Bring Back the River: Restoring the Los Angeles River Watershed
The Arroyo River Parks Program (ARPP) will build community support for re-imagining our watershed from a sterile concrete channel to a vibrant river ecosystem. The ARPP program will educate citizens about the river revitalization planned by the Army Core of Engineers on the Arroyo Seco Stream in Los Angeles County. To reach out to the community we want to establish a native plant nursery that will be the central location of our effort to reconnect the community to the LA River Watershed.
How do you plan to use these resources to make change?
Engage residents and stakeholders
Expand a pilot or a program
Mobilize for systems change
Implement and track policy
Provide native plants for restoration and education.
How will your proposal improve the following CONNECT metrics?
Rates of volunteerism
Voting rates by race
Adults getting sufficient social & emotional support
Participation in neighborhood councils
Percentage of Angelenos that volunteer informally (Dream Metric)
Government responsiveness to residents’ needs (Dream Metric)
Attendance at public/open streets gatherings (Dream Metric)
Describe in greater detail how you will make LA the best place to CONNECT.
The Arroyo Seco Stream that begins in the San Gabriel Mountains is a major tributary of the Los Angeles River with its confluence at the 110 FWY and the 5 FWY. During the 1930’s the stream was lined with concrete to accelerate the rate of water to protect against flooding. In this action the Arroyo lost its ability to provide habitat for aquatic species and tremendous opportunities for people to appreciate the Arroyo. Our mission in making Los Angeles a better place to connect is to restore the connection between people and water. The Arroyo River Parks Program (ARPP) was started in 2008 and provides a plan to connect 30 open spaces parks around the Arroyo Seco. The connectivity will provide trails and recreation from Downtown Los Angeles to the Foothills of the San Gabriel Mountains. This plan also calls for the removal of concrete and re-implementation of native vegetation in an effort to #BringBackTheRiver.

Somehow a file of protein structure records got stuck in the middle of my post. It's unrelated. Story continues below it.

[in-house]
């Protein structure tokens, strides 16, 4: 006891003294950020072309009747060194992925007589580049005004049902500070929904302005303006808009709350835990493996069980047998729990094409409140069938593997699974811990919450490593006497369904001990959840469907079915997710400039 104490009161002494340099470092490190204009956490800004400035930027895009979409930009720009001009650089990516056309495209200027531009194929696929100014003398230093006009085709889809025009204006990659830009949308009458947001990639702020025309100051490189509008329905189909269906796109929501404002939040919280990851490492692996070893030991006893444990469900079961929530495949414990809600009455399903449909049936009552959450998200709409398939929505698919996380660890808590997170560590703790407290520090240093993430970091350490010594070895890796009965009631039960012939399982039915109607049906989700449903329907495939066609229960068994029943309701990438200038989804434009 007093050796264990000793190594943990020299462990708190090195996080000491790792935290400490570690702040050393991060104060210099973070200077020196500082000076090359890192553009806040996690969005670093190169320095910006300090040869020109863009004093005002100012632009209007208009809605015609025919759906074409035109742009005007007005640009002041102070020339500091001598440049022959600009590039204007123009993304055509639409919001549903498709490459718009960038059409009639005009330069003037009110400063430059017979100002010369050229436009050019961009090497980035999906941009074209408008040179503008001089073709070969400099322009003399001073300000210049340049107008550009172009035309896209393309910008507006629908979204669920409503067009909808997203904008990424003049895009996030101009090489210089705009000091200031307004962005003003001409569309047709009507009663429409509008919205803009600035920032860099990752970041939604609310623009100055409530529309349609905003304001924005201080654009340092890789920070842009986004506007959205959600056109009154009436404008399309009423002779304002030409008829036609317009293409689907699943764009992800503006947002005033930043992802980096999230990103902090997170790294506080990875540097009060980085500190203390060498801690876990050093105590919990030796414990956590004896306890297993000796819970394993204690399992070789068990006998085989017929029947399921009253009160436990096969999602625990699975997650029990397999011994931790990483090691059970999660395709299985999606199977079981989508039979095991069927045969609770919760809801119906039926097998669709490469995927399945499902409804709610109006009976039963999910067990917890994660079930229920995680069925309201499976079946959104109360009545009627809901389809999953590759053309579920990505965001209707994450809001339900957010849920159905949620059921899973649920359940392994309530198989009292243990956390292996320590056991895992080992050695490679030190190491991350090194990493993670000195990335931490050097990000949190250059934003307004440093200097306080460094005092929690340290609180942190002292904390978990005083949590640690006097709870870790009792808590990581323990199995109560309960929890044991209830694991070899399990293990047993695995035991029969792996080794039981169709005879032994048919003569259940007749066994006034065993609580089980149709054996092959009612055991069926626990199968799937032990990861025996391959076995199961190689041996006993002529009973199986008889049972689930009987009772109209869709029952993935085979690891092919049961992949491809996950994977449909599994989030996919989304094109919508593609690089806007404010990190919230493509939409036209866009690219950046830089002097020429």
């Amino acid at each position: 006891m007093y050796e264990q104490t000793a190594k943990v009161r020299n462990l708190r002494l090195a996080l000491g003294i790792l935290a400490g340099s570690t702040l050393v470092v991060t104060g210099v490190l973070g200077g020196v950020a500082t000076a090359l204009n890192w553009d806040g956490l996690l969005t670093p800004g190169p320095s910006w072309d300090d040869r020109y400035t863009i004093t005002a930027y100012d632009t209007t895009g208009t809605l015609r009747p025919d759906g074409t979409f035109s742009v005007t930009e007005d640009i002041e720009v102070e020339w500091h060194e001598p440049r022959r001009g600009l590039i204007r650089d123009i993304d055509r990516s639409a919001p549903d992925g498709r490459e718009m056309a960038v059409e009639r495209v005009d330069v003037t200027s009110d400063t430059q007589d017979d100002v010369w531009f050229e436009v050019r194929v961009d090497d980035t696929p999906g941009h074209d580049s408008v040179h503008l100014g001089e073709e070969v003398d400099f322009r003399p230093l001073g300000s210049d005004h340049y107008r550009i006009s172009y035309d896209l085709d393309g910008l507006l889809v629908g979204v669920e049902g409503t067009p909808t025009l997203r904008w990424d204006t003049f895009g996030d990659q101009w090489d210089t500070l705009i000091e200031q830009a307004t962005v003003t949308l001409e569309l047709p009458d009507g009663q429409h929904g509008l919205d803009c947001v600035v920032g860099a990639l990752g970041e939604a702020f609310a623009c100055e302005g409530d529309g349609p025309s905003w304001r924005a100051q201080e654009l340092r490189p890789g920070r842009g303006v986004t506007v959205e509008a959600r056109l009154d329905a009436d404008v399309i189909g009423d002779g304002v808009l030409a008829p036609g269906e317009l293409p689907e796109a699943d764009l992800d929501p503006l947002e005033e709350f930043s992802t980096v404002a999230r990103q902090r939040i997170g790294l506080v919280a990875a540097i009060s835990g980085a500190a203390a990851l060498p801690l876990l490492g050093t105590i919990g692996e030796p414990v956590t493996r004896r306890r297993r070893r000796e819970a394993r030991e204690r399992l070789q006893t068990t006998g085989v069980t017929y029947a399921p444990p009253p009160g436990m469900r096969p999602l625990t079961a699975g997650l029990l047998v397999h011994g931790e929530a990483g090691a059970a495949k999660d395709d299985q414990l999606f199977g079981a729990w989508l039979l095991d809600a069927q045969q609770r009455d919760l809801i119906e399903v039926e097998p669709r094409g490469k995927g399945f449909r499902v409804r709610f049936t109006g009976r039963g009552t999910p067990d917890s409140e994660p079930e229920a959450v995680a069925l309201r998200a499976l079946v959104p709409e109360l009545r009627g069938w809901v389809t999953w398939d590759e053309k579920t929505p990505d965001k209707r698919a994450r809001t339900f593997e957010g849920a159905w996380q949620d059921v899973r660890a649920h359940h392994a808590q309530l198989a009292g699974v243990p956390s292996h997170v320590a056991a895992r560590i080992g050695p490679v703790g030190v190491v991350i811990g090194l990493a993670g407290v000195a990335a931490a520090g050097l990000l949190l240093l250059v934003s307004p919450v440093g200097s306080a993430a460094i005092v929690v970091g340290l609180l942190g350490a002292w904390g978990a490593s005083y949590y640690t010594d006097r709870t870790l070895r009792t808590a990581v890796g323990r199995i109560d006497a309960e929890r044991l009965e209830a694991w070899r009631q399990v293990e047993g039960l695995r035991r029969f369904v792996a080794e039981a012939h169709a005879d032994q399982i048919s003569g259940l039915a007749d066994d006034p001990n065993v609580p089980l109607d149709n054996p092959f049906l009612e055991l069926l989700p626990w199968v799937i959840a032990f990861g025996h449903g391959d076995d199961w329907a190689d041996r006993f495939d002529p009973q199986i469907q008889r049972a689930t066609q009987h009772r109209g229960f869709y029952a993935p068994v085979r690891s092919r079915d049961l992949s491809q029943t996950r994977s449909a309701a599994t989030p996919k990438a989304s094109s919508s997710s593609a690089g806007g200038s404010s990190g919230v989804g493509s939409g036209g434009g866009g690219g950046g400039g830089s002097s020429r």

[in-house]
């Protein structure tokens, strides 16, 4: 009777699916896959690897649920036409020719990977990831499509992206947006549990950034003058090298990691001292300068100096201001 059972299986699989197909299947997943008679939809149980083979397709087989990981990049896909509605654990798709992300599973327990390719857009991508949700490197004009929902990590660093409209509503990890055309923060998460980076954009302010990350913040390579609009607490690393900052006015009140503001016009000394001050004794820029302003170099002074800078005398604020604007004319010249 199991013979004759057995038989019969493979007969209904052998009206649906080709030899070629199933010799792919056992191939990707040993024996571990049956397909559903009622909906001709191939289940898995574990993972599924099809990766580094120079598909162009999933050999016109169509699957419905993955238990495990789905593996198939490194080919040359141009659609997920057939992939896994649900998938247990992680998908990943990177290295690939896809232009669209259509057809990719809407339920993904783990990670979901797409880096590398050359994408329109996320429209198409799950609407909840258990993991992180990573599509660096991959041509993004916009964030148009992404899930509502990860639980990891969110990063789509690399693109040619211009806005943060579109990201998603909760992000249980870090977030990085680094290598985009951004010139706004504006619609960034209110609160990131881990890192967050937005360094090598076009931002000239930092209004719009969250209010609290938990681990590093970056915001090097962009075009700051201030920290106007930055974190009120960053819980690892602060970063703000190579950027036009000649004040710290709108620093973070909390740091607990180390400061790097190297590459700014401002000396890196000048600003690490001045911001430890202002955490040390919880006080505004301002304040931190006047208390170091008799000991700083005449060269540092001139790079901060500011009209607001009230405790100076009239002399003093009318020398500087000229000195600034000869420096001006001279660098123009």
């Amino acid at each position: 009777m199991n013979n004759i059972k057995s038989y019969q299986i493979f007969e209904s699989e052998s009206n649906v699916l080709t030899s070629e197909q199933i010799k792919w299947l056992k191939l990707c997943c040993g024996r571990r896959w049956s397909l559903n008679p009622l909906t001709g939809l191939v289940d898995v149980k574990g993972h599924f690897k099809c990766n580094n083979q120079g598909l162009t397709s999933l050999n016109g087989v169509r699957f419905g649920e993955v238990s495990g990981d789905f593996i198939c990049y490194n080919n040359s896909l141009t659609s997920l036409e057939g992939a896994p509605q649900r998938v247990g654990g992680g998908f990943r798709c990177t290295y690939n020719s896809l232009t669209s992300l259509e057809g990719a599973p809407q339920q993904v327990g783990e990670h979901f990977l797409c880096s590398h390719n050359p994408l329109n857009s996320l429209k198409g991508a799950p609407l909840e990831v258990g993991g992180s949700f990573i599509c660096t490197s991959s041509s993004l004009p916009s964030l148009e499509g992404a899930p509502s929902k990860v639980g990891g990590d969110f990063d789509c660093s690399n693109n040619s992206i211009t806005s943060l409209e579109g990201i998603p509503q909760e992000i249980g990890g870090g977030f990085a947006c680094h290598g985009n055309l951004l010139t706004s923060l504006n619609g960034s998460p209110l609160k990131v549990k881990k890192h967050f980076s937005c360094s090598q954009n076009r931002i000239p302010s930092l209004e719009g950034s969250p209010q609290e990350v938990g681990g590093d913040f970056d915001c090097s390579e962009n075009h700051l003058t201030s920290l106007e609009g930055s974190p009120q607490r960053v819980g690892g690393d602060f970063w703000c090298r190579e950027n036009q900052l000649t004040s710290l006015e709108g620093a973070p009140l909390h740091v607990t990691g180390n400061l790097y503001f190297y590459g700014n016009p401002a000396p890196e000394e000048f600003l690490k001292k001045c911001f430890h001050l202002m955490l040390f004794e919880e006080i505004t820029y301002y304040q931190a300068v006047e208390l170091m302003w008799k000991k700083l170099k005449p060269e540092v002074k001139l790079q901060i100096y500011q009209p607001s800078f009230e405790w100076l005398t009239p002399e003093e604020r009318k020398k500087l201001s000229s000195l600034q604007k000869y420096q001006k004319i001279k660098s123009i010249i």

Fortunately our vision to restore the stream has been shared by the United States Army Corps of Engineers (USCAE) and the County of Los Angeles Public Works. In 2011 the Arroyo Seco Watershed Ecosystem Restoration Study outlined several options for restoring the Arroyo Seco Stream. This upcoming spring 2016 the USACE will present several alternatives for the project. Our mission in applying for this grant funding is to garnish public input that will be presented to the USACE. We believe community input on this process will ultimately propel the project and will be a model for future river restoration throughout Southern California. To bolster support we would like to hold monthly workshops throughout the communities on this issue, in an effort to spur public dialogue and provide insight to the USACE. Furthermore making Los Angeles a better place to connect requires the support and contribution of all individuals, especially in restoring river vitality in light of an historic drought in Southern California. Therefore the need to bring about community awareness on water issues is not only imperative but urgent for our water sustainable vision of Los Angeles in 2050.
In our involvement with the community on this issue we have started a native plant nursery at the head waters of the Arroyo Seco Stream. The Hahamongna Cooperative Nursery seeks to bring in volunteers and community officials to re-connect with native plants. We want the nursery to be a central part of our efforts, and need this grant to purchase a permanent lease.
Please explain how you will evaluate your work.
The real test of the effectiveness of this campaign will be the extent to which we have influenced public support for the restoration of a living stream in the Arroyo Seco. We will evaluate our project by the amount of public support we can turn out for the USACE’s unveiling of project alternatives and amount of public comments provided.
In building public support we want to work with as many schools, government agencies, and other non-profit organizations as we can to educate them on the Arroyo Seco Stream restoration plan and our wider effort in the ARPP. We also want to ensure the future of our plant nursery, so that future restoration projects have locally climate adapted plants at the ready.
How many people attend the workshops?
How many people provide comments on the USACE alternatives?
How many governmental agencies and stakeholder organizations co-sponsor the workshops?
How many volunteer hours at the nursery and in action projects?
How can the LA2050 community and other stakeholders help your proposal succeed
Money (financial capital)
Volunteers/staff (human capital)
Publicity/awareness (social capital)
Infrastructure (building/space/vehicles, etc.)